WASHINGTON — Google said Tuesday it asked a special US court handling national security investigations for permission to publish the number of government requests for data to the Internet giant.
The court filing in Washington came amid a firestorm of protests over revelations that the National Security Agency had accessed vast amounts of data in a surveillance program under the supervision of the special court, which operates in secret.
Google said it already publishes in its "transparency report" data on requests from law enforcement and so-called National Security Letters from the FBI.
"However, greater transparency is needed, so today we have petitioned the Foreign Intelligence Surveillance Court to allow us to publish aggregate numbers of national security requests, including FISA disclosures, separately," a Google spokesperson said.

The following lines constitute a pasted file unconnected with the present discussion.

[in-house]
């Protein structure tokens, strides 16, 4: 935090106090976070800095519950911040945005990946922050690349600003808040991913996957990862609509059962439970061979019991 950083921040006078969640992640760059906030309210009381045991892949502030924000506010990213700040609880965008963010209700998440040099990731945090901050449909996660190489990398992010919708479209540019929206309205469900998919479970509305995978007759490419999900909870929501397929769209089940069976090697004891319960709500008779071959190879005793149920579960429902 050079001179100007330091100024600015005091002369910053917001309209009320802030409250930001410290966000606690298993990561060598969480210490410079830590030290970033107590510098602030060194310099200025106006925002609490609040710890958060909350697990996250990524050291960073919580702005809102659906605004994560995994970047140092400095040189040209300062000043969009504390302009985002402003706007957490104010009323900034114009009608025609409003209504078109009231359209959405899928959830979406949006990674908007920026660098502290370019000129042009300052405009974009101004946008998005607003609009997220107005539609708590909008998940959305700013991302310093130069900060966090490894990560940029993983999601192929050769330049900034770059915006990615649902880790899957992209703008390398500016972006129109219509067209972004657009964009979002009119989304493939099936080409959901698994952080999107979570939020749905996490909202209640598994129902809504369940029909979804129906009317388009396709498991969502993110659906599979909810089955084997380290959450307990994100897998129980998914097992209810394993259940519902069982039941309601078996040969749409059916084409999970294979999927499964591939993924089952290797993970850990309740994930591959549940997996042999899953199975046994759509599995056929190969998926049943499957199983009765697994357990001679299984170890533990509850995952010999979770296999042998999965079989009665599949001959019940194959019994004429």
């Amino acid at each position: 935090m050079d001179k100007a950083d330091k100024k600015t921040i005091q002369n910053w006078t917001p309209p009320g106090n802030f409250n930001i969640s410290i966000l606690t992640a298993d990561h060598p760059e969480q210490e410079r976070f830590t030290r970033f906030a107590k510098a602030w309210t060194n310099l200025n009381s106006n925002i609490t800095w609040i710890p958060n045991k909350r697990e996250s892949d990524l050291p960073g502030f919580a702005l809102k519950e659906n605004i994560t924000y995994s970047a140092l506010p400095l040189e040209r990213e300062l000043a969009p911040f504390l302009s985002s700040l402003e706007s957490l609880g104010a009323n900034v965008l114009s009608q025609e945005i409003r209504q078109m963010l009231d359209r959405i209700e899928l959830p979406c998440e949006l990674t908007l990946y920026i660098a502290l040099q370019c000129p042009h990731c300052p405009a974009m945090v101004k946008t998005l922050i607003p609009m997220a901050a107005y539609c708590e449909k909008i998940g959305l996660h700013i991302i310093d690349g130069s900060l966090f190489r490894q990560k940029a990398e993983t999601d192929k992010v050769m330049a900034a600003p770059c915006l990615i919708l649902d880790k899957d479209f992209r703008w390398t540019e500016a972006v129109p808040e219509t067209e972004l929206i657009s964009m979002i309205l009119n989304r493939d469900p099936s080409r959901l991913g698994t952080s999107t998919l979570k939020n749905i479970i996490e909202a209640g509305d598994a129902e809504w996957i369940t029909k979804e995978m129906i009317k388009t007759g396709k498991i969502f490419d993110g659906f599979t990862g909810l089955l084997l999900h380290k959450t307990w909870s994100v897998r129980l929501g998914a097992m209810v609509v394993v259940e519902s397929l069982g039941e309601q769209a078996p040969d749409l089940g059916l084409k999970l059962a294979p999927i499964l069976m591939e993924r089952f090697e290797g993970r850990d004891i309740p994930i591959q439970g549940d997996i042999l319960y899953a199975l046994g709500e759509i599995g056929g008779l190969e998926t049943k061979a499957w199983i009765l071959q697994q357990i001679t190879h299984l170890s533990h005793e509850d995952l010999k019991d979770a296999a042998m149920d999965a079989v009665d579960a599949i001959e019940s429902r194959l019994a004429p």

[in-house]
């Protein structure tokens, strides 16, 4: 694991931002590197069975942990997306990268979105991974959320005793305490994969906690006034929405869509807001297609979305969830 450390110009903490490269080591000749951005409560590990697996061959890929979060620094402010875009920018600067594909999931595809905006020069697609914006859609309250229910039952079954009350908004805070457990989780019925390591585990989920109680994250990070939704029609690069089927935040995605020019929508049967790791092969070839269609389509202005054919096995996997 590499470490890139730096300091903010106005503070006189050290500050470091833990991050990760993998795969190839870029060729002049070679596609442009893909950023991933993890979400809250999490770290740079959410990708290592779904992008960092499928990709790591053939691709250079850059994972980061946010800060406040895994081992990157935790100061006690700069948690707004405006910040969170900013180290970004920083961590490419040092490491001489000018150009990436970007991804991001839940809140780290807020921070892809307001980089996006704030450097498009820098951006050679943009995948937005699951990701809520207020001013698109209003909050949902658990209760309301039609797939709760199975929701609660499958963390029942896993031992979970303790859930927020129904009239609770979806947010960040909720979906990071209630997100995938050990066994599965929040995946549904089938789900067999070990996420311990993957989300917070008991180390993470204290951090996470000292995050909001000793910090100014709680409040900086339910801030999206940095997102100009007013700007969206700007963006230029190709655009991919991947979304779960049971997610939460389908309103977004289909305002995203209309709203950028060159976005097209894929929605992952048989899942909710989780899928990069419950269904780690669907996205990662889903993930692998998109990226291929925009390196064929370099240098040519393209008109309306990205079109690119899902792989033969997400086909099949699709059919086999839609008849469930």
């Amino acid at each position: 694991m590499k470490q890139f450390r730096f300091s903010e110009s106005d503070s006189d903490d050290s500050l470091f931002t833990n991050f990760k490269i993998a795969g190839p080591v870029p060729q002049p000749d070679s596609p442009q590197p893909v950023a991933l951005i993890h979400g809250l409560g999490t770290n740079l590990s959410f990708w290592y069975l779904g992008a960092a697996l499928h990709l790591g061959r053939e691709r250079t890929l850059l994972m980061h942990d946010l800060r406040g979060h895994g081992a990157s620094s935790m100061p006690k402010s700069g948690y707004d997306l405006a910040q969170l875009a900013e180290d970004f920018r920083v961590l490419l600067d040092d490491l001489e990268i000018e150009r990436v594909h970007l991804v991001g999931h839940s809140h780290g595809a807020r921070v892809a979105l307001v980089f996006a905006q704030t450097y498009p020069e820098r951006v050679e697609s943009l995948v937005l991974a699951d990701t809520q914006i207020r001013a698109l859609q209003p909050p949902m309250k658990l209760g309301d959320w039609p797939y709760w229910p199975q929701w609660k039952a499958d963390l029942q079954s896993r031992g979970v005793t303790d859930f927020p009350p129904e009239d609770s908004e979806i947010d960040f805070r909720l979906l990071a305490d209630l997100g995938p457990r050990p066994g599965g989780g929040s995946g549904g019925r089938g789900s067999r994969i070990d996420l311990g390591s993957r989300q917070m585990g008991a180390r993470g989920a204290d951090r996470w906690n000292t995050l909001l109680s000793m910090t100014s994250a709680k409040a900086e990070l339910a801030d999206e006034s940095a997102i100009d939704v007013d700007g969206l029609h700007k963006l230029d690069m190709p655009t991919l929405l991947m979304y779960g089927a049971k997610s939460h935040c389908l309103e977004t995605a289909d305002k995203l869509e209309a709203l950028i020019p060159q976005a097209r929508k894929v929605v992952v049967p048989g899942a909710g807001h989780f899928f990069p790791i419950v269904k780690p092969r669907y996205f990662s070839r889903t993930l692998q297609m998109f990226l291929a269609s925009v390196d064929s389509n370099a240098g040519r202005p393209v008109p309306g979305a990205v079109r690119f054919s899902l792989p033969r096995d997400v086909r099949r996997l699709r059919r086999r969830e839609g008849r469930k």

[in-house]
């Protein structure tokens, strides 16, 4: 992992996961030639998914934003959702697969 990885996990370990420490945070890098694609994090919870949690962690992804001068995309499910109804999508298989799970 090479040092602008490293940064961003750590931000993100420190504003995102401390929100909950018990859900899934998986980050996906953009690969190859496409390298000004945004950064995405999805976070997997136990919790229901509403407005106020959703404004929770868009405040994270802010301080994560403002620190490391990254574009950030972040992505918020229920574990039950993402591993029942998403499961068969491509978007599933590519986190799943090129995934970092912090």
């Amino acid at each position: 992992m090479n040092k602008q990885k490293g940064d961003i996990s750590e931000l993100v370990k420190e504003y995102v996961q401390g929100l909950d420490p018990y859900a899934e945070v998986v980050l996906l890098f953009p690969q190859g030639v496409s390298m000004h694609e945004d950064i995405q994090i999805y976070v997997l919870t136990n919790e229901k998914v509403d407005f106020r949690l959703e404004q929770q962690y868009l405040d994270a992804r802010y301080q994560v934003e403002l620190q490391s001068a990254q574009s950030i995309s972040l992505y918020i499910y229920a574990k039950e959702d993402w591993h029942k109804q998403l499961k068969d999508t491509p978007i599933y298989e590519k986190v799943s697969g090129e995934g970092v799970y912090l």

"Lumping national security requests together with criminal requests -- as some companies have been permitted to do -- would be a backward step for our users."
FISA refers to the Foreign Intelligence Surveillance Act, which authorized the secret court.
Google said it was seeking a court ruling to allow it to publish "limited, aggregate statistics" on orders for the company to hand over data.
"Google's reputation and business has been harmed by the false and misleading reports in the media, and Google's users are concerned by the allegations," the petition said.
The company said it was asking the court to affirm its "right" under the First Amendment of the US Constitution to publish the information.